The sixth graders in Carlos Cabana’s math class were explaining how zeros could be cancelled out as they reduced their long equations to only positive integers and then finally to answers.
Using stacks of tiny cubes, the students built structures that represented the 2+(10-4)+1+(4-10) = ? equation so they could see the values represented and how a positive and a negative integer of the same value equalled zero. They discussed among themselves how to solve subsets and eventually get to the answer 3. Then, in small groups, they explained it to Mr. Cabana.
This was Common Core instruction at work one day at Life Academy in Oakland. The Common Core is a new set of national education standards adopted by 45 states and rolling out in classrooms across the country this fall.
The new standards ask that kids be taught more critical thinking and problem solving skills, argumentation and analysis and writing. In schools around the country, teachers are bringing out new lesson plans geared to these skills, replacing plans that answered old standards that called for memorization of facts or recall of material. The Common Core standards were developed by the National Governors Association and the National and the Council of Chief State School Officer after years of complaints that too many U.S. kids were not prepared for college and careers and were sliding compared to their peers in other countries.
In math, the standards focus on proving understanding of the concepts behind the problems and solutions; in English and the humanities the standards focus on writing and critical thinking, defending a thesis with analysis and evidence.
“A few years ago, there would not have been time to use blocks and students giving reasons for their answers would take a back seat,” Cabana said, explaining the difference between teaching math now and teaching it under the former standards in which a lot of material was covered but with little depth. A veteran teacher of 24 years, Cabana said the Common Core methods are akin to what he used to practice 12 or so years ago.
In a 10th grade English class in another building at Life Academy, teacher Annie Hatch and her students are reading Kurt Vonnegut’s Slaughterhouse-Five, a novel that has been in the 10th grade curriculum for years. But with the Common Core requirements in mind, Ms. Hatch has asked students to do a project that combines analysis of this book with what they are learning in health class about mental health disorders. She asked students to diagnose the protagonist of Slaughterhouse-Five, Billy Pilgrim, as to whether he might be suffering from bi-polar disease, depression, schizophrenia or post traumatic stress disorder. Students will be asked to write why they chose the diagnosis they did and show evidence with passages from the novel, she said.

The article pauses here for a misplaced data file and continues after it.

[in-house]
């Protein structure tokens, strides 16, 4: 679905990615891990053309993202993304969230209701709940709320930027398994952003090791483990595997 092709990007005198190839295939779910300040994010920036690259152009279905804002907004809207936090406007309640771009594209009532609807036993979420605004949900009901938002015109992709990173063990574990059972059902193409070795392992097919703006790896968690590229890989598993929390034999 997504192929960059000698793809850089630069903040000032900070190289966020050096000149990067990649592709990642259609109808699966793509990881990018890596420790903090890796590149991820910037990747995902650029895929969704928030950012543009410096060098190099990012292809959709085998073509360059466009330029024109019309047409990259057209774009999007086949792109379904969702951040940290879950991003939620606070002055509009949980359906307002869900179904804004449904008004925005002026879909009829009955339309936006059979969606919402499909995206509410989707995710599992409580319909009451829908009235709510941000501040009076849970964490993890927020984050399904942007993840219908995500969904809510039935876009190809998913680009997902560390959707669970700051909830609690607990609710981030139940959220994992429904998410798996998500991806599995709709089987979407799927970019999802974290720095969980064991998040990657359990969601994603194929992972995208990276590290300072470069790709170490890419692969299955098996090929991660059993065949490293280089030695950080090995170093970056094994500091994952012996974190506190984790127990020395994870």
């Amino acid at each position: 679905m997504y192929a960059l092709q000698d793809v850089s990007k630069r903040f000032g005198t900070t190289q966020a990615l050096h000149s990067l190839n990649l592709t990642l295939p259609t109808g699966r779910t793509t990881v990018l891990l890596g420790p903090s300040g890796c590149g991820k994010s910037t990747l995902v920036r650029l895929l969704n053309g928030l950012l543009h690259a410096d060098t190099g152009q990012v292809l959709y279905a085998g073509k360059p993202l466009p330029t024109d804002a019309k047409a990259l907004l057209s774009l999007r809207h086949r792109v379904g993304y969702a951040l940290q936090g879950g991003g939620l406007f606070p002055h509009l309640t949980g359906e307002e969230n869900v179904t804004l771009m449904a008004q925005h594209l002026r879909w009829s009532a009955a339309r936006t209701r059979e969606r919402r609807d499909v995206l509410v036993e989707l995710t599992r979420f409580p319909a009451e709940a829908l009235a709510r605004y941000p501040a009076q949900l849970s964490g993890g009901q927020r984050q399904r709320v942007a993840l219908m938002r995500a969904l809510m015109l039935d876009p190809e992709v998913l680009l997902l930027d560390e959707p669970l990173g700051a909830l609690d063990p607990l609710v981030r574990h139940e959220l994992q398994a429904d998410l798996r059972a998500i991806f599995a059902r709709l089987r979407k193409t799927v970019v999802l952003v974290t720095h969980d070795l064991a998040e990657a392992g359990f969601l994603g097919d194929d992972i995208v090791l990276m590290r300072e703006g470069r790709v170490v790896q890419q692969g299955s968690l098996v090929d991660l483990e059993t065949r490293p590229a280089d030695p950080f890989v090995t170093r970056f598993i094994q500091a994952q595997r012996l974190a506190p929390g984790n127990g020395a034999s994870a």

Teachers might have assigned such writing projects in the past, but not all teachers would have, or they might have asked students to write about their personal reactions to it, according to district officials.
“There is much bigger emphasis on writing in the Common Core,” said Maria Santos, Oakland Unified School District‘s deputy superintendent for curriculum and instruction. Also, the standards call for instruction to include more non-fiction, she said, “Previously district English language has been focused on reading skills” she said. Also, “we now are significantly increasing the demand for using informational texts.”
The Common Core requires writing as a way to demonstrate understanding of texts, including non-fiction informational texts, like in health class.
10th graders in Ms. Hatch’s English class
The driving force behind the development of the Common Core by the nation’s governors and state education leaders was fear that U.S. students were falling behind their peers in other countries based on U.S. students’ scores on various international benchmarking measurements, as well as evidence that some U.S. kids were arriving at college not quite ready. The idea behind Common Core is to move away from the rote memorization of facts that multiple choice tests encourage and towards critical thinking and deeper understanding of fewer things, according to literature on the Common Core and education experts.